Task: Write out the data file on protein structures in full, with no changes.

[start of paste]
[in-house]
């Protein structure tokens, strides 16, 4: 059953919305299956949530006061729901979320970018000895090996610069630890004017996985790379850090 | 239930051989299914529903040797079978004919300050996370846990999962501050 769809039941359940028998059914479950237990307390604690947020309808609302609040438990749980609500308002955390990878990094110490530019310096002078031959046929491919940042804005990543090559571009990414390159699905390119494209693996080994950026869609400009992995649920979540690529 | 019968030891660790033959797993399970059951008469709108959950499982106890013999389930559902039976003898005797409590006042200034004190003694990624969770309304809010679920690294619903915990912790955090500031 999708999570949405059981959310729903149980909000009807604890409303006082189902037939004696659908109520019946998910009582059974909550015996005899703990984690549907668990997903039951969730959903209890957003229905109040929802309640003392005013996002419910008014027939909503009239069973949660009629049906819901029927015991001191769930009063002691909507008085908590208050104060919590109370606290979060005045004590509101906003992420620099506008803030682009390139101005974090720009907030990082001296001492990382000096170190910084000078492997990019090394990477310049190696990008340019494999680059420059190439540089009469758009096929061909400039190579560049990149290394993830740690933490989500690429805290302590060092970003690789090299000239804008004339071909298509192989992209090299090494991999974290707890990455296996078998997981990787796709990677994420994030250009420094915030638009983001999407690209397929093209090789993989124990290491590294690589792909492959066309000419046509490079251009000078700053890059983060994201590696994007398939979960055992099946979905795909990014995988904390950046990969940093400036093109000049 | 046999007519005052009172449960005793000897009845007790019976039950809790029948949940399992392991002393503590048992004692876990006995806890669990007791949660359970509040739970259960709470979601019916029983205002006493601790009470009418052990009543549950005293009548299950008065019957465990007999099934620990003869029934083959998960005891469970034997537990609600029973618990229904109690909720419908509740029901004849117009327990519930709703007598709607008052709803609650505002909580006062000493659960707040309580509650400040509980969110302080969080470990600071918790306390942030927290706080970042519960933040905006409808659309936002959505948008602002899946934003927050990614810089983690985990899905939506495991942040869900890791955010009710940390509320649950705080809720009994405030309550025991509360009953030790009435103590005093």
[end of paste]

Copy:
[in-house]
């Protein structure tokens, strides 16, 4: 059953919305299956949530006061729901979320970018000895090996610069630890004017996985790379850090 | 239930051989299914529903040797079978004919300050996370846990999962501050 769809039941359940028998059914479950237990307390604690947020309808609302609040438990749980609500308002955390990878990094110490530019310096002078031959046929491919940042804005990543090559571009990414390159699905390119494209693996080994950026869609400009992995649920979540690529 | 019968030891660790033959797993399970059951008469709108959950499982106890013999389930559902039976003898005797409590006042200034004190003694990624969770309304809010679920690294619903915990912790955090500031 999708999570949405059981959310729903149980909000009807604890409303006082189902037939004696659908109520019946998910009582059974909550015996005899703990984690549907668990997903039951969730959903209890957003229905109040929802309640003392005013996002419910008014027939909503009239069973949660009629049906819901029927015991001191769930009063002691909507008085908590208050104060919590109370606290979060005045004590509101906003992420620099506008803030682009390139101005974090720009907030990082001296001492990382000096170190910084000078492997990019090394990477310049190696990008340019494999680059420059190439540089009469758009096929061909400039190579560049990149290394993830740690933490989500690429805290302590060092970003690789090299000239804008004339071909298509192989992209090299090494991999974290707890990455296996078998997981990787796709990677994420994030250009420094915030638009983001999407690209397929093209090789993989124990290491590294690589792909492959066309000419046509490079251009000078700053890059983060994201590696994007398939979960055992099946979905795909990014995988904390950046990969940093400036093109000049 | 046999007519005052009172449960005793000897009845007790019976039950809790029948949940399992392991002393503590048992004692876990006995806890669990007791949660359970509040739970259960709470979601019916029983205002006493601790009470009418052990009543549950005293009548299950008065019957465990007999099934620990003869029934083959998960005891469970034997537990609600029973618990229904109690909720419908509740029901004849117009327990519930709703007598709607008052709803609650505002909580006062000493659960707040309580509650400040509980969110302080969080470990600071918790306390942030927290706080970042519960933040905006409808659309936002959505948008602002899946934003927050990614810089983690985990899905939506495991942040869900890791955010009710940390509320649950705080809720009994405030309550025991509360009953030790009435103590005093």